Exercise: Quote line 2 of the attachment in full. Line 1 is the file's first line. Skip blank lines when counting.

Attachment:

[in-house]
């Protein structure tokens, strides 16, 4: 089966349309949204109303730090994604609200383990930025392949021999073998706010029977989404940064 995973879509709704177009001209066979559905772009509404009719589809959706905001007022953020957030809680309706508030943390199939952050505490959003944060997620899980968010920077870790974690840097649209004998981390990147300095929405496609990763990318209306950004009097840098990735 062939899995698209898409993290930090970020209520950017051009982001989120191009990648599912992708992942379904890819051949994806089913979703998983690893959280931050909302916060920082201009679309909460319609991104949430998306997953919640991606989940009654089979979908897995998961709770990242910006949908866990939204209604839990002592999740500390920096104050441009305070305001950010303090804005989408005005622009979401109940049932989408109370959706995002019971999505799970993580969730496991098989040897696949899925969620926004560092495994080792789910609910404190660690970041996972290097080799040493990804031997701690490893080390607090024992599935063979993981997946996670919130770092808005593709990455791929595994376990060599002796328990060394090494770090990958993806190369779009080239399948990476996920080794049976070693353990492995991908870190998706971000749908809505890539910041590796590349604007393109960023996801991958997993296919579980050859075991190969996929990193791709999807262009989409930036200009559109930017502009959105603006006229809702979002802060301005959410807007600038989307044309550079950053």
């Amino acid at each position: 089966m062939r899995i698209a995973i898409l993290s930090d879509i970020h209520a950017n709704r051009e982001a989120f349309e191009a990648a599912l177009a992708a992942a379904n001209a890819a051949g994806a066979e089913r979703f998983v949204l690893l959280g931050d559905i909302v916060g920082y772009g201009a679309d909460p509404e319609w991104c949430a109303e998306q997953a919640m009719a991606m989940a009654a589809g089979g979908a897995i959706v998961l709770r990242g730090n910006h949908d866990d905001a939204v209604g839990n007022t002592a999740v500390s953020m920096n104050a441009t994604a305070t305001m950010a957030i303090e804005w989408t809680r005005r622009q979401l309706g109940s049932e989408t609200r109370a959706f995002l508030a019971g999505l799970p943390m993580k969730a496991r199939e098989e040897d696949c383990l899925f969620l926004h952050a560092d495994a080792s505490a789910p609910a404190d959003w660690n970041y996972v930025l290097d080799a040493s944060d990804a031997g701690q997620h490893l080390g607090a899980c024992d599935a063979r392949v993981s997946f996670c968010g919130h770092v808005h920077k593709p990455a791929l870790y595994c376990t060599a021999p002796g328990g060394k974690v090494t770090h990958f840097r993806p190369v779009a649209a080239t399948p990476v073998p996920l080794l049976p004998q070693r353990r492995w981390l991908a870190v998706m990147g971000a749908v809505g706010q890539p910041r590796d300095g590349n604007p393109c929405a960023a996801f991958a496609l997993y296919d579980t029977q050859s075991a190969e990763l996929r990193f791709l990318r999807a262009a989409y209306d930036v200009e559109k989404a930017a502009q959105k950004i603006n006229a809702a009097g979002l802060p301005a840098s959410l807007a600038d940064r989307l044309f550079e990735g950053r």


């Protein structure tokens, strides 16, 4: 089966349309949204109303730090994604609200383990930025392949021999073998706010029977989404940064 995973879509709704177009001209066979559905772009509404009719589809959706905001007022953020957030809680309706508030943390199939952050505490959003944060997620899980968010920077870790974690840097649209004998981390990147300095929405496609990763990318209306950004009097840098990735 062939899995698209898409993290930090970020209520950017051009982001989120191009990648599912992708992942379904890819051949994806089913979703998983690893959280931050909302916060920082201009679309909460319609991104949430998306997953919640991606989940009654089979979908897995998961709770990242910006949908866990939204209604839990002592999740500390920096104050441009305070305001950010303090804005989408005005622009979401109940049932989408109370959706995002019971999505799970993580969730496991098989040897696949899925969620926004560092495994080792789910609910404190660690970041996972290097080799040493990804031997701690490893080390607090024992599935063979993981997946996670919130770092808005593709990455791929595994376990060599002796328990060394090494770090990958993806190369779009080239399948990476996920080794049976070693353990492995991908870190998706971000749908809505890539910041590796590349604007393109960023996801991958997993296919579980050859075991190969996929990193791709999807262009989409930036200009559109930017502009959105603006006229809702979002802060301005959410807007600038989307044309550079950053």